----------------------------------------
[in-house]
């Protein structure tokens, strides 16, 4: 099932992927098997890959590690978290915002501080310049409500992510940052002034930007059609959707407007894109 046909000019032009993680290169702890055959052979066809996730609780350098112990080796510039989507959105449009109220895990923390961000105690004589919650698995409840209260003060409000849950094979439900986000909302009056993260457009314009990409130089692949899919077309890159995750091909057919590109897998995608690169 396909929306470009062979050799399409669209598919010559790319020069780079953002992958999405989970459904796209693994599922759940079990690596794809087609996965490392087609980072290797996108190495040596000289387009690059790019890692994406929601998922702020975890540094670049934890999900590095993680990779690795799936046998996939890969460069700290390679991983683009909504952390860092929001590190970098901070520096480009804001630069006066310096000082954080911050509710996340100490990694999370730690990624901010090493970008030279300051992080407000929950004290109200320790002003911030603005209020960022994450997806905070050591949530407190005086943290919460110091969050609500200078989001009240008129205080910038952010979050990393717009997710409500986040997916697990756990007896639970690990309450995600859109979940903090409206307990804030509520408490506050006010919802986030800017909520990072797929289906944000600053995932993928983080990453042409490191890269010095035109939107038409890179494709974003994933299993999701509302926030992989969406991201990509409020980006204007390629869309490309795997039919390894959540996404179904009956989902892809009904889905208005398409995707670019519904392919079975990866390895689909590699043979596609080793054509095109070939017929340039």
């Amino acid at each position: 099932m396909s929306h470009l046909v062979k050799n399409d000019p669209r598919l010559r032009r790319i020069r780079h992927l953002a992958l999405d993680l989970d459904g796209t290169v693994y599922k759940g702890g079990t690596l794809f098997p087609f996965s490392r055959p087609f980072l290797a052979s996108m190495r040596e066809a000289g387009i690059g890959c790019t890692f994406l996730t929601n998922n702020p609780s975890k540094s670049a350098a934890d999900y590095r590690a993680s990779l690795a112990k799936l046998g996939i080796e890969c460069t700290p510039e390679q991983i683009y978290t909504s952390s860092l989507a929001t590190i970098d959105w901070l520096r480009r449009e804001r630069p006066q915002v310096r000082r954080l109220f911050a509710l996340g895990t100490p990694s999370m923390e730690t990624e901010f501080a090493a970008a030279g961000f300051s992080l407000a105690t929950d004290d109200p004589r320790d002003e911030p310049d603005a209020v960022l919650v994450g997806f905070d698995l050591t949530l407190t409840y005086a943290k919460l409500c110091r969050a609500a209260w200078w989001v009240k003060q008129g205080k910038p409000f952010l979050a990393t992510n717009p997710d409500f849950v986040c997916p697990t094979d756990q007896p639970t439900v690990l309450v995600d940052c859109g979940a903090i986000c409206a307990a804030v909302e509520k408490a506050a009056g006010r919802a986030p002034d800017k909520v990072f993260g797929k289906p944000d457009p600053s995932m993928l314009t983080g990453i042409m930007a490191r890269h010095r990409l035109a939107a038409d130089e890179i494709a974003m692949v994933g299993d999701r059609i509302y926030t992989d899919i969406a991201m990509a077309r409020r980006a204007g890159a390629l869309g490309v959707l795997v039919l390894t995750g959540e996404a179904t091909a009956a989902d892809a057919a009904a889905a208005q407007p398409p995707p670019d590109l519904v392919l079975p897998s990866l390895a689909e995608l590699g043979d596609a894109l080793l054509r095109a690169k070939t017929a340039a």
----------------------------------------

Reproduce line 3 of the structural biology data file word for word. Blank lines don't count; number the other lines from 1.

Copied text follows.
């Amino acid at each position: 099932m396909s929306h470009l046909v062979k050799n399409d000019p669209r598919l010559r032009r790319i020069r780079h992927l953002a992958l999405d993680l989970d459904g796209t290169v693994y599922k759940g702890g079990t690596l794809f098997p087609f996965s490392r055959p087609f980072l290797a052979s996108m190495r040596e066809a000289g387009i690059g890959c790019t890692f994406l996730t929601n998922n702020p609780s975890k540094s670049a350098a934890d999900y590095r590690a993680s990779l690795a112990k799936l046998g996939i080796e890969c460069t700290p510039e390679q991983i683009y978290t909504s952390s860092l989507a929001t590190i970098d959105w901070l520096r480009r449009e804001r630069p006066q915002v310096r000082r954080l109220f911050a509710l996340g895990t100490p990694s999370m923390e730690t990624e901010f501080a090493a970008a030279g961000f300051s992080l407000a105690t929950d004290d109200p004589r320790d002003e911030p310049d603005a209020v960022l919650v994450g997806f905070d698995l050591t949530l407190t409840y005086a943290k919460l409500c110091r969050a609500a209260w200078w989001v009240k003060q008129g205080k910038p409000f952010l979050a990393t992510n717009p997710d409500f849950v986040c997916p697990t094979d756990q007896p639970t439900v690990l309450v995600d940052c859109g979940a903090i986000c409206a307990a804030v909302e509520k408490a506050a009056g006010r919802a986030p002034d800017k909520v990072f993260g797929k289906p944000d457009p600053s995932m993928l314009t983080g990453i042409m930007a490191r890269h010095r990409l035109a939107a038409d130089e890179i494709a974003m692949v994933g299993d999701r059609i509302y926030t992989d899919i969406a991201m990509a077309r409020r980006a204007g890159a390629l869309g490309v959707l795997v039919l390894t995750g959540e996404a179904t091909a009956a989902d892809a057919a009904a889905a208005q407007p398409p995707p670019d590109l519904v392919l079975p897998s990866l390895a689909e995608l590699g043979d596609a894109l080793l054509r095109a690169k070939t017929a340039a």